Our Colorado Off-The-Grid Solar Home


Posted on Nov 14, 2012



By Jon Klima

Our off-the-grid house is located in the Colorado Rockies about 35 miles, as the crow flies, west of Colorado Springs at an altitude of about 8900 feet.  I designed the house with maximum energy efficiency in mind.  But I did not make it so tight as to need an air to air heat exchanger to bring in fresh air.  The house faces due south although if I were to be able to do it again, I’d face the house somewhat, maybe 10 degrees, towards the east.  This is only because of the local weather patterns that occur here, i.e., there tend to be, on average, more clouds in the afternoon than in the morning.

 

South Facing Solar House

The house footprint is 1635 ft2 with the lower level tucked into the hill side.  There is an unheated, 1348 ft2 attached garage on the north side of the house, half of which is for cars and the other half houses my work shop and the PV system electronics and batteries.  Being a bit paranoid about wild fires, I decided to use James Hardy concrete siding and a metal roof.  This would at least give the house a better chance of survival should a wild fire move through our area.  The house uses both passive and active solar heating.  We also use a wood stove for heating and use about 1 ¼ to 1 ¾ cords of aspen and ponderosa pine per year that I cut off of our property.  Our final backup heat source is a propane fired boiler which is integrated with the active solar heating system to provide heat via the radiant floor heating system.  Over the past two heating seasons the boiler has fired up for only about a total of 35 minutes to provide space heating.  I’m estimating it has run for about 10 hours during the same two year period to provide heat for domestic hot water (DHW).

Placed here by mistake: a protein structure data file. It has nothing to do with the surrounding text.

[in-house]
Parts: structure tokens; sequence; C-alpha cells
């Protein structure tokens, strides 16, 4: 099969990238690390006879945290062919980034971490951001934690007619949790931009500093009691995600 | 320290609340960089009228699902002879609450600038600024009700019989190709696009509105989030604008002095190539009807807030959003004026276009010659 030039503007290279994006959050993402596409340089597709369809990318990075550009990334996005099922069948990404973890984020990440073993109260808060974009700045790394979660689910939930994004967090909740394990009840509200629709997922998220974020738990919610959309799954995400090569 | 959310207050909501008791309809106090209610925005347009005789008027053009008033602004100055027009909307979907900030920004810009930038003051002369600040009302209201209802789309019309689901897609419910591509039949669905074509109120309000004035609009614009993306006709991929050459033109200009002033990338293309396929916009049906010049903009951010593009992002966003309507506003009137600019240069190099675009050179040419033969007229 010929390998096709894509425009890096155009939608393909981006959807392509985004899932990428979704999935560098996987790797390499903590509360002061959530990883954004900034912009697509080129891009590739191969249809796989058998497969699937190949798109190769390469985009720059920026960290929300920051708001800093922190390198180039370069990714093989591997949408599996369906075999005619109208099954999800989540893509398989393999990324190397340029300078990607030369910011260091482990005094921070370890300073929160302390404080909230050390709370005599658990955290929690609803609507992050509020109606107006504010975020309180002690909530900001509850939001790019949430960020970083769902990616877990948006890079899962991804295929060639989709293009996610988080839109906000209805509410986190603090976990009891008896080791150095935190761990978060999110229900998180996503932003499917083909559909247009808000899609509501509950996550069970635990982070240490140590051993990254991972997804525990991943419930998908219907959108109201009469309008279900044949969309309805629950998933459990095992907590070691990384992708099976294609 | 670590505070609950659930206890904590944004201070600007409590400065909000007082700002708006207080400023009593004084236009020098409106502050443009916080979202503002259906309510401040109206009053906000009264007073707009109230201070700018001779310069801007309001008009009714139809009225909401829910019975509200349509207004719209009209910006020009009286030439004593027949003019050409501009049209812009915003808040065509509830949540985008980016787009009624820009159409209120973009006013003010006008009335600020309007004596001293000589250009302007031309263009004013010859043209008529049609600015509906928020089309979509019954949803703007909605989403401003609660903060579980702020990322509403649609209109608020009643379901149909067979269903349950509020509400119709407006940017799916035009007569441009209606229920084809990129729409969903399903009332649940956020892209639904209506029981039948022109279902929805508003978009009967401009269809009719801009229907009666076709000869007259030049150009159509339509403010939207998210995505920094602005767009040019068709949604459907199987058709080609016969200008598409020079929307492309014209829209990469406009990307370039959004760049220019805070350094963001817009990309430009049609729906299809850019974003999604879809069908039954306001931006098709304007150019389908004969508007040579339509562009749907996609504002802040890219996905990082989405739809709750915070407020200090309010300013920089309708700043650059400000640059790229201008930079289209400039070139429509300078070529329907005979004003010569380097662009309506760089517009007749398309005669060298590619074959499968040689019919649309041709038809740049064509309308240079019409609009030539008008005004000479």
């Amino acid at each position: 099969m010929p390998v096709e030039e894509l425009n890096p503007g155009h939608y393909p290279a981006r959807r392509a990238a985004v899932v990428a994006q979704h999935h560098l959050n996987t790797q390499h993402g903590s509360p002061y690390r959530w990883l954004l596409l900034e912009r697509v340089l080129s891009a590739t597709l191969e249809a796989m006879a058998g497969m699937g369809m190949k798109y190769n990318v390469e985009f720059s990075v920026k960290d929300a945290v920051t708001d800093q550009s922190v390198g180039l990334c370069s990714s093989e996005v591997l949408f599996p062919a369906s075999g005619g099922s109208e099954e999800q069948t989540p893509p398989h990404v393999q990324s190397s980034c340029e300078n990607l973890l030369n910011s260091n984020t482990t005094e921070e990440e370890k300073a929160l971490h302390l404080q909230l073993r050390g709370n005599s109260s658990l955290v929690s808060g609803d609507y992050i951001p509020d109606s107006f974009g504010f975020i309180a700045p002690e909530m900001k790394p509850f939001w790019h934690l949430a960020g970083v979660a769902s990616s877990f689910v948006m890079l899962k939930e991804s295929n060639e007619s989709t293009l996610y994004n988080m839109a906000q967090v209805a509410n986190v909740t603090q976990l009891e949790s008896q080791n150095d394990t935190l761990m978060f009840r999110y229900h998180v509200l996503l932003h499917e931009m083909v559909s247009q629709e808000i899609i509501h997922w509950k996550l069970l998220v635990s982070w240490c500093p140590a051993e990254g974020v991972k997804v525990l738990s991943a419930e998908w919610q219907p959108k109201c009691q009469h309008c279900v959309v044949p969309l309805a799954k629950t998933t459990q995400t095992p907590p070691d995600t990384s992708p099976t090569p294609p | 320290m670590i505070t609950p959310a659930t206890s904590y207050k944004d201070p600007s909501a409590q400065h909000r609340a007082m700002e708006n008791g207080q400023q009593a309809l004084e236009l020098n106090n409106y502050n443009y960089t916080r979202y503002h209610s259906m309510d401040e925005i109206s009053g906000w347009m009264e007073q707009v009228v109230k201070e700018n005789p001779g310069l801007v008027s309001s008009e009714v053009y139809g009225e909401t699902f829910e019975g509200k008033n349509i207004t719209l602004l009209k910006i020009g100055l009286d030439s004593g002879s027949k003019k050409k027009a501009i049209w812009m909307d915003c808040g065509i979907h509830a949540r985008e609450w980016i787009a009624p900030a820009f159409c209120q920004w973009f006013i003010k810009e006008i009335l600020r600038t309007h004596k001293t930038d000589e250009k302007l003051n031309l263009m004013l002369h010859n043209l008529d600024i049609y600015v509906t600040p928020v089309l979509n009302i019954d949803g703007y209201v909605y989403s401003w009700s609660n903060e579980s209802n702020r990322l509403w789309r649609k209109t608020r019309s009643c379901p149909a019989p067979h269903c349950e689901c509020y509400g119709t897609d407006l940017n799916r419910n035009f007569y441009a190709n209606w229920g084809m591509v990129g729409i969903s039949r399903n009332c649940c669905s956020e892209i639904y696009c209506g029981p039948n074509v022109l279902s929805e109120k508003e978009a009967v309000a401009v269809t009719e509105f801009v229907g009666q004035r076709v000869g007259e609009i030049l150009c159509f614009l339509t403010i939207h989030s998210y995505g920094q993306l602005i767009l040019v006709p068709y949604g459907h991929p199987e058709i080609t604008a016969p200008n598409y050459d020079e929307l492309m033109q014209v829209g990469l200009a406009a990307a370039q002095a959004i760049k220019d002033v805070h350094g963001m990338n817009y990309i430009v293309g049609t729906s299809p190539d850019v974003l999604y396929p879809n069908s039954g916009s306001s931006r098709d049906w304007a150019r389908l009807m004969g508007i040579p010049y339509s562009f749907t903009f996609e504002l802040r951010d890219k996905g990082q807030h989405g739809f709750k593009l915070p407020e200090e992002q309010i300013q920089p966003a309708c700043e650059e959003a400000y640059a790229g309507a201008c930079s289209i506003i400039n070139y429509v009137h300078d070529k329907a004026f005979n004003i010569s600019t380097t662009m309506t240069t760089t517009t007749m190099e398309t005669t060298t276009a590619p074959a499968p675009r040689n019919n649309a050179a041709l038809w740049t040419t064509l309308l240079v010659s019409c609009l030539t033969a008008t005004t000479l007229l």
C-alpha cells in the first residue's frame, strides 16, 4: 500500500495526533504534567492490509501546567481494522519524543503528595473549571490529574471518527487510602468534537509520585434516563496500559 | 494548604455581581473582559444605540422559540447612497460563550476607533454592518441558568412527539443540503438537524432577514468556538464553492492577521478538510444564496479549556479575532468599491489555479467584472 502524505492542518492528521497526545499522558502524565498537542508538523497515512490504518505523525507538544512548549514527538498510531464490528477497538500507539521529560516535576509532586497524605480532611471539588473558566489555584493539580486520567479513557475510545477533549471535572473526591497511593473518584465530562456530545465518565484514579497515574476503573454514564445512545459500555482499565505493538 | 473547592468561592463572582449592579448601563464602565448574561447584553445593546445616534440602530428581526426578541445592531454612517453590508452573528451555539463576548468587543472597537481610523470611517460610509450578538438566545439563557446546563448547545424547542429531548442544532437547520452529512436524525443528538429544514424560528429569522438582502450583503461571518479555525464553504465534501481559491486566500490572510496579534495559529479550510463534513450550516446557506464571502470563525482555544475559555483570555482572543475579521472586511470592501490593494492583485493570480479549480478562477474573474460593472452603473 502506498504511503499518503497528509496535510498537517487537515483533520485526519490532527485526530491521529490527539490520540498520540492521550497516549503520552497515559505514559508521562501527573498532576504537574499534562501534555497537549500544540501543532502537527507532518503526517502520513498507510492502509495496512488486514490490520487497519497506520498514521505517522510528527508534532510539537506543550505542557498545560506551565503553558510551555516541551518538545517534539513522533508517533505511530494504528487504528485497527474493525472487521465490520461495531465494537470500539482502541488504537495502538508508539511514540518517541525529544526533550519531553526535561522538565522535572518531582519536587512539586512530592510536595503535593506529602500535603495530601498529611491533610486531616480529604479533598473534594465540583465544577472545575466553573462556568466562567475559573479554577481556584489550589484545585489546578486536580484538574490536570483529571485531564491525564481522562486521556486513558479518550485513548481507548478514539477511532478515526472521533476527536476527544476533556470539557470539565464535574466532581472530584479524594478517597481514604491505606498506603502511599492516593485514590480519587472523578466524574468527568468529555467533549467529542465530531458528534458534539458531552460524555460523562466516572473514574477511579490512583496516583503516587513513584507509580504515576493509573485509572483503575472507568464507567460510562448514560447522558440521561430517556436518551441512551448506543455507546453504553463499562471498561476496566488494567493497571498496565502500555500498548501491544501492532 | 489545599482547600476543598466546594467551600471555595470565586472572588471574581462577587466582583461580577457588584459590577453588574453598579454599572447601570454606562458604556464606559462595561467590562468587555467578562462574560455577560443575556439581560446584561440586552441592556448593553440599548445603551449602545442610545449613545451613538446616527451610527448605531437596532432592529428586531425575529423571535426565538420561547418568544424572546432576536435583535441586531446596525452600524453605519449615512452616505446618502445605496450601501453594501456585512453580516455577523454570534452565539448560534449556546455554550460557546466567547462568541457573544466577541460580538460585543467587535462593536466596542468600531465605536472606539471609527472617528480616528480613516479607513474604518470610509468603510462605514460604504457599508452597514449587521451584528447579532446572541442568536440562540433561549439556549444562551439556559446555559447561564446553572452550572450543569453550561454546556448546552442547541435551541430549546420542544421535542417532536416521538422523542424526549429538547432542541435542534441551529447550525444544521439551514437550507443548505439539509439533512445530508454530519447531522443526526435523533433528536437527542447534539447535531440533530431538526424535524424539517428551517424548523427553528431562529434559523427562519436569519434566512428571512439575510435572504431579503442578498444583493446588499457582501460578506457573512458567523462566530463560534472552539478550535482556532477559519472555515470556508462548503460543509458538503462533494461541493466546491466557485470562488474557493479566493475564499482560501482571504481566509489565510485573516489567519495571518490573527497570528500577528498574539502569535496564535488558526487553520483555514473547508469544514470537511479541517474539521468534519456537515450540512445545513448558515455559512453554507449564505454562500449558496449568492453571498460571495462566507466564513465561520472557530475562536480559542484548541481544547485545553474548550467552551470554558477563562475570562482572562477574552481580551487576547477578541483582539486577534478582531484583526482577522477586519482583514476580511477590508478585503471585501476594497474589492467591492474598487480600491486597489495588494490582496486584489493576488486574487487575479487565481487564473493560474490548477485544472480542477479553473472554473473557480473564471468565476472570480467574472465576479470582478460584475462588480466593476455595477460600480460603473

My wife and I are in our 70s so we keep the house warmer than when we were younger.  The indoor daytime temperatures are usually in the low to mid 70s and the thermostats are set to keep the night time temperature at about 67 - 68 ºF.  Averaged over the past nine years, which is about as long as I’ve been keeping temperature records here, our heating requirements have amounted to 8705 degree-days per year.  Our coldest temperature was -23 ºF on Feb. 2, 2011.  Since our last propane fill up on Oct. 1, 2008, usage has averaged 45 1/3 gallons of propane per year.  We cook with propane, have a propane fired clothes dryer, a Kohler 10RY62, 10 KW propane fired generator (only started and ran for 10 minutes several times each year just to make sure it was still OK), and the boiler (Buderus Model G 124X-18) which, when needed, heats DHW and provides space heating.

Many people still remember the bottle and tire solar homes from the 1980s.  Those were the exception, not the rule, but they got the publicity.  Here are some pictures of the inside of our solar house.

Kitchen

Living Room

Master Bedroom

Woodstove

The outside walls are constructed with standard 2 X 6 lumber and filled with fiberglass insulation.  Before the sheetrock was installed I put up 1” thick isocyanurate rigid insulation and ran a bead if silicon calk where each sheet butted up against the next sheet.  I also sealed every electrical box and any other penetration in the sheetrock with silicon calk.   The ceiling, which has 12” of fiberglass insulation, got a 6 mil polyethylene vapor barrier before the ceiling sheetrock was installed.  The interior walls are of standard 2 X 4 construction but are filled with fiberglass insulation to cut down on noise transmission from one room to another.